Sunday, December 03, 2006

Was Slavery on the Way Out in 1860? II

In an earlier post, I explained why I believed slavery was thriving as an economic institution immediately before the Civil War.

I'm pleased to see that Professor Link of the University of North Carolina is of the same opinion:

"Especially during [the 1850s], the Transportation Revolution expanded markets, spread commercial agriculture, fostered manufacturing, extended mining, and, not the least important, reinvigorated slavery's economic position. Wherever dynamic market forces made an appearance, slavery accompanied them, and, far from verging on extinction on the eve of the Civil War, the peculiar institution in Virginia remained adaptable, viable and modernizing. The evidence of slavery's resiliency can be found not only in rising slave prices but also in the use of slave labor for various enterprises."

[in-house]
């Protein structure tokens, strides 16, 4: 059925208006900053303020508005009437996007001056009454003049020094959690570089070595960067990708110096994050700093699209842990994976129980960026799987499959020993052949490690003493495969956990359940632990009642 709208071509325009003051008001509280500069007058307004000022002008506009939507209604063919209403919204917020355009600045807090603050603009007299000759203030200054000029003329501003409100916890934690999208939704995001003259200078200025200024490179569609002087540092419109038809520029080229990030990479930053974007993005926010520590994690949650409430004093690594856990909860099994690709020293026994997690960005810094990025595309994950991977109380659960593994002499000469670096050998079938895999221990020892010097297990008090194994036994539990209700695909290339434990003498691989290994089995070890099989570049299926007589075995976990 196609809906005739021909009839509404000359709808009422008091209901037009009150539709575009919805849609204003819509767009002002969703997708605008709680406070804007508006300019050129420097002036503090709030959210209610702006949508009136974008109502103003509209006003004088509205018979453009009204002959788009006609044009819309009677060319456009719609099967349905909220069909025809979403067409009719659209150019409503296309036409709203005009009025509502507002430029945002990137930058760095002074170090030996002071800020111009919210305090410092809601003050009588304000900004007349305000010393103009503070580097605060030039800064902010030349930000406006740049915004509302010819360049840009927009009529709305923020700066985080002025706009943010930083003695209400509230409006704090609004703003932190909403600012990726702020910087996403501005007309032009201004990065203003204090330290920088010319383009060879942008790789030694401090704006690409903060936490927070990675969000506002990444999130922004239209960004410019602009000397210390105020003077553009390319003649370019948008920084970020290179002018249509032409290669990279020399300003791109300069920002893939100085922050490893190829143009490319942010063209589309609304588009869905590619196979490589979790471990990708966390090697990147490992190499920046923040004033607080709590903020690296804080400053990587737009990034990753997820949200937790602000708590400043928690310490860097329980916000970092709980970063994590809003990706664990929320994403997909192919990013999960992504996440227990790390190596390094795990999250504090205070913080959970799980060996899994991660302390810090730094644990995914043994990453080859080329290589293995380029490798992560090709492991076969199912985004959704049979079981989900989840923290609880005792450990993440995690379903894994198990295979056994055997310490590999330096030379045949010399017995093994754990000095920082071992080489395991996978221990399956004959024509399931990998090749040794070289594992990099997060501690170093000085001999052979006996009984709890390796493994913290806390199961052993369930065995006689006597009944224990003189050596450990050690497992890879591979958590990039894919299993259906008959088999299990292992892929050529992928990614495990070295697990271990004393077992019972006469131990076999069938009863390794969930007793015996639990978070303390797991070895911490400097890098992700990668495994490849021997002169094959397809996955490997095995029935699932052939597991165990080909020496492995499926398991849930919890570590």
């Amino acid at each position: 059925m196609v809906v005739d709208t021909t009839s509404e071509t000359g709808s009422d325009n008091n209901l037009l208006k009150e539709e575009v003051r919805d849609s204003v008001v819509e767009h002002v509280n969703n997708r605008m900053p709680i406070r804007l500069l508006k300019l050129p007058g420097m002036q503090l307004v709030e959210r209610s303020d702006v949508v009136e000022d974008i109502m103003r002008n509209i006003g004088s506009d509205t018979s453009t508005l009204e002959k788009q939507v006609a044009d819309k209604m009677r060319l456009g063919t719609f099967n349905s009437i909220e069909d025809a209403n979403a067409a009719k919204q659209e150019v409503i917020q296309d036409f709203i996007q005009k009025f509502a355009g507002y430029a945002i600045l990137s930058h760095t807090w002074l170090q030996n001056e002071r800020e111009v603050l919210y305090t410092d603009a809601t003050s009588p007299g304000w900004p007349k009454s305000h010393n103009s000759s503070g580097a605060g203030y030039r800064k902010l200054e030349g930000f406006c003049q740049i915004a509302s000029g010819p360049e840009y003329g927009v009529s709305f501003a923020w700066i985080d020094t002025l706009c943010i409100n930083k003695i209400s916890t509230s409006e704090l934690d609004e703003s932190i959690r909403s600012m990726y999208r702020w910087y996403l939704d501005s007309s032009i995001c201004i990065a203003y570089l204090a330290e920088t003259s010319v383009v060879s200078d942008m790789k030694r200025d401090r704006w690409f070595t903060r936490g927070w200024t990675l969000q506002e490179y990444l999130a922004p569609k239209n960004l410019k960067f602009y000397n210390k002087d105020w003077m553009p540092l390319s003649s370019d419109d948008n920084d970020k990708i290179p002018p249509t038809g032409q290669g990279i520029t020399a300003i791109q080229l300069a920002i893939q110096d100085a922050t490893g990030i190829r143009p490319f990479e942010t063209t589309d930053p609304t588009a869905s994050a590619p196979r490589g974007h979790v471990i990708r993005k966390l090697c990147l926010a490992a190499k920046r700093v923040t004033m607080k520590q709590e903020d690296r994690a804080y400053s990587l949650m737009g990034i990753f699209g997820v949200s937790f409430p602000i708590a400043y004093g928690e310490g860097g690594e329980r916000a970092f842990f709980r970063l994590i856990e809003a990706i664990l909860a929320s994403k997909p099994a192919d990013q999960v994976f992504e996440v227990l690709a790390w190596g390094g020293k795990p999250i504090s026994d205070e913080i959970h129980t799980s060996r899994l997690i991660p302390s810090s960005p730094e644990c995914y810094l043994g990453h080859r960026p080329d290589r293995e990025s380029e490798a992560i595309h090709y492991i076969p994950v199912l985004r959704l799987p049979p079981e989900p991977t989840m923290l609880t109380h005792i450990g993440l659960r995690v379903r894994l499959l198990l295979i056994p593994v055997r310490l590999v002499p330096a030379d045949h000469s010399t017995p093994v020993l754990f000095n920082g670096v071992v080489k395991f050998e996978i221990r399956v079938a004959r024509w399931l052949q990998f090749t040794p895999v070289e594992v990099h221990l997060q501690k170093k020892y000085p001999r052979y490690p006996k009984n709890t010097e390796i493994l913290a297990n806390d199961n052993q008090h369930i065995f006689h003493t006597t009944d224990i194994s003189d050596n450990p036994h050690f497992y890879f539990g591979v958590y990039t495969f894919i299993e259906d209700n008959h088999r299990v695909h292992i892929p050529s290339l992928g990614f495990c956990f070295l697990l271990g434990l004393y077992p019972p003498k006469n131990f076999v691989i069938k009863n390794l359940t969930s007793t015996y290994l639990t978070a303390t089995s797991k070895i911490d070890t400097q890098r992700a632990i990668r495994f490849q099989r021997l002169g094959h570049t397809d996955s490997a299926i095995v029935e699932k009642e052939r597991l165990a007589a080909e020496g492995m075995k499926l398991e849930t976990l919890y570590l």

William A. Link, Roots of Secession: Slavery and Politics in Antebellum Virginia (Chapel Hill: The University of North Carolina Press 2003), at 29.

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